Of realities on reel

Down south

Of realities on reel

A pall of gloom descended over Kollywood recently when one of the industry’s most celebrated filmmakers, K Balachander, passed away.

The director, with over a 100 films to his credit, began life as an accounts assistant and his first love was theatre.

In the early 1960s, Balachander staged his plays and soon got an offer to write a screenplay from none other than MGR. The star actor’s Deiva Thai was his first brush with cinema, a launch pad that would take him to dizzy heights of fame and glory. Balachander directed just one film with the other top hero Sivaji Ganesan titled Ethiroli. However, Gemini Ganesan played hero in many of Balachander’s directorial ventures, notable among them being Thamarai Nenjam, Iru Kodugal, Punnagai, Kaviya Thalaivi, down to the more recent Unnal Mudiyum Thambi.

Eye for talent
The ace director who always had a keen eye for spotting talent re-introduced child actor Kamal Haasan as an adolescent in his film Arangetram, and the duo later worked in over 30-odd films. Shivaji Rao Gaekwad, a strapping lad from Karnataka, was rechristened Rajinikanth after a character in Balachander’s hit film Major Chandrakanth, and featured as a dark, brooding presence in Apoorva Ragangal. The rest, as they say, is history.

At a time when heroes ruled the industry, Balachander revealed a penchant for heroine-oriented subjects. He also made a number of black and white films on shoestring budgets, which were huge hits. The filmmaker stunned conservative viewers with Arangetram, the story of a young woman from a Brahmin household who takes to prostitution to provide succour to her parents and siblings. In films including Aval Oru Thodarkathai, Avargal, Iru Kodugal, Achamillai Achamillai, Sindhu Bhairavi and Kalki, Balachander’s female protagonists revealed that they were made of steel and could stand up for their rights in a patriarchal society. Stereotypes too hardly bothered him. Sridevi as a callow teenager was cast as Rajinikanth’s stepmother in Moondru Mudichu, a dancer in Halam, and a demure housewife in Manmatha Leelai, where Kamal essayed the role of a Casanova.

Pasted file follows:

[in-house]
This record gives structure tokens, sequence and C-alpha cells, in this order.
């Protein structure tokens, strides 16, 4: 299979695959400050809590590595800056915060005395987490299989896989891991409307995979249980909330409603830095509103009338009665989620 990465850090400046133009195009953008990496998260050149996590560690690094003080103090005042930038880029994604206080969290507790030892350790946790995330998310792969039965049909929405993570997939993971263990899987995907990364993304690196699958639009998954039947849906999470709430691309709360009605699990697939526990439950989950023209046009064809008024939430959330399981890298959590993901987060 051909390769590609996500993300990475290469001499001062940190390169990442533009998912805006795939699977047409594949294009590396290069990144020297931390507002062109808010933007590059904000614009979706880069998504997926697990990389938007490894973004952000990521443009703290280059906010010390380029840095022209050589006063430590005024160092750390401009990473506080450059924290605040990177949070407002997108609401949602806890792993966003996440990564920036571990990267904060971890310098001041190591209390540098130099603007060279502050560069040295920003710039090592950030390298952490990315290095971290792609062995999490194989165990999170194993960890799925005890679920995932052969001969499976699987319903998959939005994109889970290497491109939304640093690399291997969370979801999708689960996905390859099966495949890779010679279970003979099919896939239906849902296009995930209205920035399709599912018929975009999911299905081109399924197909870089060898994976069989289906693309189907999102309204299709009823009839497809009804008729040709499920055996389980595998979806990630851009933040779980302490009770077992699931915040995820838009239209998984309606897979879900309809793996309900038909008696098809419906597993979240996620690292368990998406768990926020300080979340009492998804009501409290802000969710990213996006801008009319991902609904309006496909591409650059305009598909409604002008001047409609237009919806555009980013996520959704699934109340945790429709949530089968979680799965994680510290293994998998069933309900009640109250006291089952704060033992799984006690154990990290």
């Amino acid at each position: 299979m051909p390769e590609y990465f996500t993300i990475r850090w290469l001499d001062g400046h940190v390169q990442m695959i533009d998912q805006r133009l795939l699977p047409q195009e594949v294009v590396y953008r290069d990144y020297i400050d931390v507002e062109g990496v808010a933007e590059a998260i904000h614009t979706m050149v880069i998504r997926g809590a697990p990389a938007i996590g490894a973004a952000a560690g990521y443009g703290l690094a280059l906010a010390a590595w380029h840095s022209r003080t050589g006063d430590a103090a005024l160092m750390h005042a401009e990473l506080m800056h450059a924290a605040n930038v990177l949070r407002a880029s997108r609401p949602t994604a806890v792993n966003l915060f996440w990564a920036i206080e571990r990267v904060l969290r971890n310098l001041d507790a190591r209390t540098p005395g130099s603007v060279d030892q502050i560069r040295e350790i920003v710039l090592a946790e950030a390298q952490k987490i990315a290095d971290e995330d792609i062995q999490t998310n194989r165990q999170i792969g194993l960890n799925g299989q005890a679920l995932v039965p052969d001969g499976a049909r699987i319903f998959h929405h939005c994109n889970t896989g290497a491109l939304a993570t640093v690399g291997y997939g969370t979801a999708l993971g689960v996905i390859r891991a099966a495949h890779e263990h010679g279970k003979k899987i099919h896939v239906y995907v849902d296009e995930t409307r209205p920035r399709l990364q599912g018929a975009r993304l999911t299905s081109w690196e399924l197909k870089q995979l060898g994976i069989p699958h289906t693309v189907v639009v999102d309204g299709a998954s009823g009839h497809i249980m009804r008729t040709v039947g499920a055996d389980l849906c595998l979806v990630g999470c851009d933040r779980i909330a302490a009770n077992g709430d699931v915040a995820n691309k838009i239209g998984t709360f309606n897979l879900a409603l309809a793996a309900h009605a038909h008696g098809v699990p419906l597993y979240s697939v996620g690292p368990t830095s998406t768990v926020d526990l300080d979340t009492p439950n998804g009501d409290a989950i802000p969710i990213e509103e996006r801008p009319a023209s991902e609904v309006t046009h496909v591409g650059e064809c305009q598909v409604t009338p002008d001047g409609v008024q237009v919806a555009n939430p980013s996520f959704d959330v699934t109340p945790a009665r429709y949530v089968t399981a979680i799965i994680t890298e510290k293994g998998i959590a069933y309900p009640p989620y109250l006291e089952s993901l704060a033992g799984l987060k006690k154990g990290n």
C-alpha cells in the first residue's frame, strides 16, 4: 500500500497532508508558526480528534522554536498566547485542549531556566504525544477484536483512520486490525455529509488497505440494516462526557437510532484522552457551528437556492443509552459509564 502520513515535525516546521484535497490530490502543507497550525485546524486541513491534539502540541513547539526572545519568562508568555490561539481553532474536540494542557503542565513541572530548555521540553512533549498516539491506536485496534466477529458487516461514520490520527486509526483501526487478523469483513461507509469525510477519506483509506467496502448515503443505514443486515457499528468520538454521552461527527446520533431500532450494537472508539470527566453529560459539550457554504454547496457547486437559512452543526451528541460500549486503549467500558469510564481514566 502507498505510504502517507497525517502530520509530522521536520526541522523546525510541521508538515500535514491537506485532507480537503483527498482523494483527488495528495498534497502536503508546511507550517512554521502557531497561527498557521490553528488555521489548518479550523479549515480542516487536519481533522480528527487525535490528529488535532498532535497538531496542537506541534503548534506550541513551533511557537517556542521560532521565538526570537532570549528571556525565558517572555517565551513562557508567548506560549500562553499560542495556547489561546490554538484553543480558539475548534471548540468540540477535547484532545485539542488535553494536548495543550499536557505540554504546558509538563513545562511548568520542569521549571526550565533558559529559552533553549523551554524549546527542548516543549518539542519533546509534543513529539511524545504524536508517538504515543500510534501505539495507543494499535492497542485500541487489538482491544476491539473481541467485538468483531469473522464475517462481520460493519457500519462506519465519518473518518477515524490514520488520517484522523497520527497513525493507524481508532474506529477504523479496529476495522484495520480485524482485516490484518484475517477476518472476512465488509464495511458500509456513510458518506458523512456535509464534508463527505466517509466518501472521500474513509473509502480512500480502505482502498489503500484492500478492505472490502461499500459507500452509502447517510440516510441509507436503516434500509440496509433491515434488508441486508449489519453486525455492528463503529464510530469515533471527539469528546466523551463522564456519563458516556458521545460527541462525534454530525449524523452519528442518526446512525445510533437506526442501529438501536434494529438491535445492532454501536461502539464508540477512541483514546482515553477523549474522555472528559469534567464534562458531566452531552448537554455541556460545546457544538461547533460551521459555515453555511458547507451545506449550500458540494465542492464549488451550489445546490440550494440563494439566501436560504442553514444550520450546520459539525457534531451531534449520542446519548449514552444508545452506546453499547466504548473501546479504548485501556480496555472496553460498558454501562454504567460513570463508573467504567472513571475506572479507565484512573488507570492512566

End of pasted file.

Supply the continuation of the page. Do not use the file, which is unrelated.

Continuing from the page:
Balachander was also in the fore for directing and producing films espousing social causes. Films like Thanneer Thanneer on water scarcity in a village, Varumaiyin Niram Sivappu (unemployment), Achamillai Achamillai (corruption in politics), Rudra Veena (national integration) and Oru Veedu Iru Vaasal (social values) revealed his concern for society at large. Balachander traversed various genres in cinema with consummate ease. He could direct comedies too with aplomb. Bama Vijayam was a laugh riot and so was the Rajinikanth starrer Thillu Mullu. The ace filmmaker turned Kamal into Charlie Chaplin in Punnagai Mannan and the versatile actor brought the house down with his antics.

Region no bar
The director was not averse to picking up talent from other industries as well. Telugu megastar Chiranjeevi (47 Natkal and Rudra Veena), Malayalam actors Ravikumar (Avargal), Mammootty (Azhagan), Rahman (Puthu Puthu Arthangal), Kannada actors Sundarraj (Thappu Thalangal), Ramesh Aravind and Prakash Raj (Duet), and Shruthi (Kalki) had the privilege of working with him.  Balachander also acted in a few films like Rettai Chuzhi and the yet-to-be-released Uthama Villain featuring Kamal and directed by Ramesh Aravind, where he was cast as a director appropriately named Margadarshi.
Balachander also had a successful stint on the small screen with Tamil soaps like Kaiyalavu Manasu and Rail Sneham. The failure of his ventures like Parthale Paravasam and his last directorial effort Poi made him realise that his era had passed on. His films won a number of National Awards, though the award for Best Director always eluded him. However, the government bestowed on him the much-deserved Dadasaheb Phalke Award. KB sir, as he was always referred to, might have shed his mortal coils, but his rich body of work will live on and the stars he created will continue to shine brightly in the industry.

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